Since the DNN, the landscape of open source in the world of Microsoft has been completely changed. Now, the source code for ASP.NET is available to everyone and thousands of developers work on .Net projects every day from all around the world. 

All the early releases of Shaun’s IBuySpy Workshop were developed solely by him and distributed by his consulting company, Perpetual Motion Interactive Systems Inc.

After registering his brand name, Walker formed a Core Team of software developers to help him out in developing and promoting new versions of the open-source project. In September 2006, Shaun invited three head members of the Core Team, Joe Brinkman, Scott Willhite, and Nik Kalyani, to form DNN Corporation to supervise management and development of the open-source project, as well as offer professional services to the DNN community. 

On November 25, 2008, DotNetNuke secured Series A financing from Sierra Ventures and August Capital – and they also hired Navin Nagiah as DNN’s CEO. In February 2009, the Professional Edition of DNN was released that targeted at business and enterprise customers. Later in February 2010, DNN closed a round of Series B financing from Sierra Ventures, August Capital, as well as Pelion Venture Partners. 

In August 2009, DNN Corporation that was run under the supervision of Walker and the members of the Core Team launched a partnership program aimed at providing better support to web design and development companies that were using DNN. The DNN Corporation also acquired Snowcovered that year, which is an online market that develops DNN modules, skins, services, and other related products.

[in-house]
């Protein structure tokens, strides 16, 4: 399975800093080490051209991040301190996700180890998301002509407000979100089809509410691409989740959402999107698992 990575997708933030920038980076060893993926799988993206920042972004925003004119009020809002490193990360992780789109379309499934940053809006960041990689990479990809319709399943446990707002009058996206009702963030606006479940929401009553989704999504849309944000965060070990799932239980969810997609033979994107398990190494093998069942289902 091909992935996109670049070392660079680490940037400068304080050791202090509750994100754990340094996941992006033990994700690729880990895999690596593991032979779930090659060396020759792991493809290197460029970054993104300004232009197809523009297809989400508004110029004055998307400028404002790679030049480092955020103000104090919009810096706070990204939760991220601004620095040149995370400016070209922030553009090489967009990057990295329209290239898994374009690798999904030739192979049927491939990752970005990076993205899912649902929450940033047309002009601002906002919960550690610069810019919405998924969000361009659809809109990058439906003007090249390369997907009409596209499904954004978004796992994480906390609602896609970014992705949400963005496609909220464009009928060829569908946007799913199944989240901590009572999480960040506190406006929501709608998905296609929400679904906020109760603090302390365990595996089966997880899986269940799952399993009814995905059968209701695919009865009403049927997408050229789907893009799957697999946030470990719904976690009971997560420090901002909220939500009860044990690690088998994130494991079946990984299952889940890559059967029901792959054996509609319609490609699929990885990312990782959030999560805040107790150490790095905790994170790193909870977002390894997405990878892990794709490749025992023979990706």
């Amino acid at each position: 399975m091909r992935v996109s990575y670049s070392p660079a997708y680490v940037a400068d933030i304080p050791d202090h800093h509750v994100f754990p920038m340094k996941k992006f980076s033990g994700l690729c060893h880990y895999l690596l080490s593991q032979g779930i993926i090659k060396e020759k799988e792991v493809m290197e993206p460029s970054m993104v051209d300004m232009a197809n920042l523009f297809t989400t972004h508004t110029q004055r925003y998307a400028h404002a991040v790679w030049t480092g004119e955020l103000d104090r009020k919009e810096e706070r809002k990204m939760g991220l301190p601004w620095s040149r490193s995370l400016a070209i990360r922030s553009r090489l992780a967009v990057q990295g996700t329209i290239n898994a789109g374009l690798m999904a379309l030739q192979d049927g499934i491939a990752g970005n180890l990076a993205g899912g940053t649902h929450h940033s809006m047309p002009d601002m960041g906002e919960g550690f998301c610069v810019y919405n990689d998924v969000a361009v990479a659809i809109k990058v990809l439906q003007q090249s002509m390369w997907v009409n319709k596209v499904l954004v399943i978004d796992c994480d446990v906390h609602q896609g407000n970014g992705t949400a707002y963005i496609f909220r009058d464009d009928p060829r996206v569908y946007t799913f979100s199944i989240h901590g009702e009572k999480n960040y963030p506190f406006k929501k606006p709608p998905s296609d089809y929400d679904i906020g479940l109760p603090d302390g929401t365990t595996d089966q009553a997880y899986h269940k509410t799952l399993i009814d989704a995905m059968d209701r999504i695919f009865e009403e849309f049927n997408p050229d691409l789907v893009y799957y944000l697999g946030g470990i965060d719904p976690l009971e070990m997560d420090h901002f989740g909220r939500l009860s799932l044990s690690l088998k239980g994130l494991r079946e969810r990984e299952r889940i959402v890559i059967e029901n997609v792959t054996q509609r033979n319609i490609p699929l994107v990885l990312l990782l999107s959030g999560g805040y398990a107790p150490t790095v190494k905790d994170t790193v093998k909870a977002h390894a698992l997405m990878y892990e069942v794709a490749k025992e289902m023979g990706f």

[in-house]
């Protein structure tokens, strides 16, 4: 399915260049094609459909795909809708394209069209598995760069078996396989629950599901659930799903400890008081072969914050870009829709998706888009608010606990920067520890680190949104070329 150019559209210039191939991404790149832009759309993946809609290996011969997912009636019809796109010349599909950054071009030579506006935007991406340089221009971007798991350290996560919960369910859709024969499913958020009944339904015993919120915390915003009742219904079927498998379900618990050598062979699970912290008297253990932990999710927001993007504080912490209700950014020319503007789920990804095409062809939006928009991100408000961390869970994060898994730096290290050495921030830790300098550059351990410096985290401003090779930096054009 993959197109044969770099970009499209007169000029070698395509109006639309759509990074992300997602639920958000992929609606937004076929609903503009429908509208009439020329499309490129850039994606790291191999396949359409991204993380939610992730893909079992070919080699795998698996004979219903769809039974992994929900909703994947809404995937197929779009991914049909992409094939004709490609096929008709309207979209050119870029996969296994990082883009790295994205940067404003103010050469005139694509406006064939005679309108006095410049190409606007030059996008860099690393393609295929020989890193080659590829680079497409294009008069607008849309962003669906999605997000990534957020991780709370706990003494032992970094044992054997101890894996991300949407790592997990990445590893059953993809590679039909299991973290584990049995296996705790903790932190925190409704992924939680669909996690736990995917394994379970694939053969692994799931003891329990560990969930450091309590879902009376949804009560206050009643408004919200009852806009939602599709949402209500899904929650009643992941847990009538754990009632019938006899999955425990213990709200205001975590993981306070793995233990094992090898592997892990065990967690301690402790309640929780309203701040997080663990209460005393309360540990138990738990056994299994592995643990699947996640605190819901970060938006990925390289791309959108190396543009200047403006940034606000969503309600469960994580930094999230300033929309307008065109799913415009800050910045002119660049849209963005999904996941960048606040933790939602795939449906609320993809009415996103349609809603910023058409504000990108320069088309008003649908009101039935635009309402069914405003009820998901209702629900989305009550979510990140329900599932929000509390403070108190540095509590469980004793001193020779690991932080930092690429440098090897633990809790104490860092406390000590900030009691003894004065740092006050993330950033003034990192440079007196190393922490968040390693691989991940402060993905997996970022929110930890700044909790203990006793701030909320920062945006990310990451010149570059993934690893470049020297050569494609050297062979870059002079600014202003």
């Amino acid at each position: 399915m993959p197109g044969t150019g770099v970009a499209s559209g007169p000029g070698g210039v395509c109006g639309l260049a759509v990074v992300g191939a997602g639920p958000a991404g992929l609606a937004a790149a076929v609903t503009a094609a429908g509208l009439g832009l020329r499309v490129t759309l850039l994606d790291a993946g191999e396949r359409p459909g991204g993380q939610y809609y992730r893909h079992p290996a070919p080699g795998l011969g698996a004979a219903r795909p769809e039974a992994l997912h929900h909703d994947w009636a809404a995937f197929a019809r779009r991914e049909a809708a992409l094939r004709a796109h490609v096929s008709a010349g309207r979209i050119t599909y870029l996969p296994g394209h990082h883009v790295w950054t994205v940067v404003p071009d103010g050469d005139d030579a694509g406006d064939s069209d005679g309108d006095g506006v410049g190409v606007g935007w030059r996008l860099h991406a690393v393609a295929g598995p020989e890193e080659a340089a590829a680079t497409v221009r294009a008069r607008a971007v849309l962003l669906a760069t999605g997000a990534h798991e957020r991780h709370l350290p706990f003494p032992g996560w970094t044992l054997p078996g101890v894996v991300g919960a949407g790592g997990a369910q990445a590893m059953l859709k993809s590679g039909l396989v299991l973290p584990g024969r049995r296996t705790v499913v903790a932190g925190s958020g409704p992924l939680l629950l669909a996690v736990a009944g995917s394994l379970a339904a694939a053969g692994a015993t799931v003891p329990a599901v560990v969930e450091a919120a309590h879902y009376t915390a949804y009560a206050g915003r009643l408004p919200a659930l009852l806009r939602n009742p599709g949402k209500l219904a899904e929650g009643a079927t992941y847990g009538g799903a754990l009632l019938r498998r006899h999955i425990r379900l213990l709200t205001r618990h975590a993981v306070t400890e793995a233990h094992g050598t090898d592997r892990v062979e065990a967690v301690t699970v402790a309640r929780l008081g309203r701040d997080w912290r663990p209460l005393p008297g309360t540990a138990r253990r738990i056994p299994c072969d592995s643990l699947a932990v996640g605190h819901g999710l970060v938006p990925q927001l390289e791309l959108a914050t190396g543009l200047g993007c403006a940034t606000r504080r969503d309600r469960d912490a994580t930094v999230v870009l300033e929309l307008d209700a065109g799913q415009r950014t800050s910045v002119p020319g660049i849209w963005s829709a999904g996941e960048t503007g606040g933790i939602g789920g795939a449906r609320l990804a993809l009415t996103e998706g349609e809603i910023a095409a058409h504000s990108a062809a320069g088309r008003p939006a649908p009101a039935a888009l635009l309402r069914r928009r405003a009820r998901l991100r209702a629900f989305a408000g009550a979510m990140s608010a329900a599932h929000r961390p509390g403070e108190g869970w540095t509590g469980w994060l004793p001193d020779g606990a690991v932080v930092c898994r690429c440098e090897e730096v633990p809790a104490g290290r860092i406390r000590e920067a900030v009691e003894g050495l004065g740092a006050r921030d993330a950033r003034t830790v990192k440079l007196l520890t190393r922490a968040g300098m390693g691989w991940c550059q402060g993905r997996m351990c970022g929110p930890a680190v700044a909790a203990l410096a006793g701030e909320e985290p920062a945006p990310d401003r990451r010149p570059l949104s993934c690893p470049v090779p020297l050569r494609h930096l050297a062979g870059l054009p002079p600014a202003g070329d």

After all the hard work and progress from 2002, in October 2009, a report by the Open Source CMS Market Share concluded that DNN was the leading .NET-based open-source web content management system.

After ten years, the company was renamed “DNN Corporation” from “DotNetNuke” in 2013, and in 2017, the company was acquired by ESW Capital. 

Modules of DotNetNuke

In the DNN world, modules have two different meanings. First, a module can be referred to as installable software that you can add to your DotNetNuke-based website to enhance its functionality. The other definition of modules is associated with the building blocks of a DNN web page. These are the discrete units on a webpage that represent visual content to the end-user. 

A DNN web page is made up of several modules. For instance, a video gallery is a module, a slideshow is a module, and a calendar is also a module. All these modules exist in a DNN web page side by side with all the different types of content that together make a web page. 

Other content management systems, including Joomla and WordPress, refer to modules as extensions or plugins. 

Following are the various editions of DNN:

  1. DNN Platform – Open source (free to use).
  2. Evoq Basic
  3. Evoq Content
  4. Evoq Engage

Final Verdict

Starting its journey from 2002 to the current date, DotNetNuke has been improved a lot in terms of functionality and features. Users and managers who like their content to be well managed, rely on DNN for their website data management

We hope that you like our article. Don’t forget to share it with your friends who like working on different content management systems.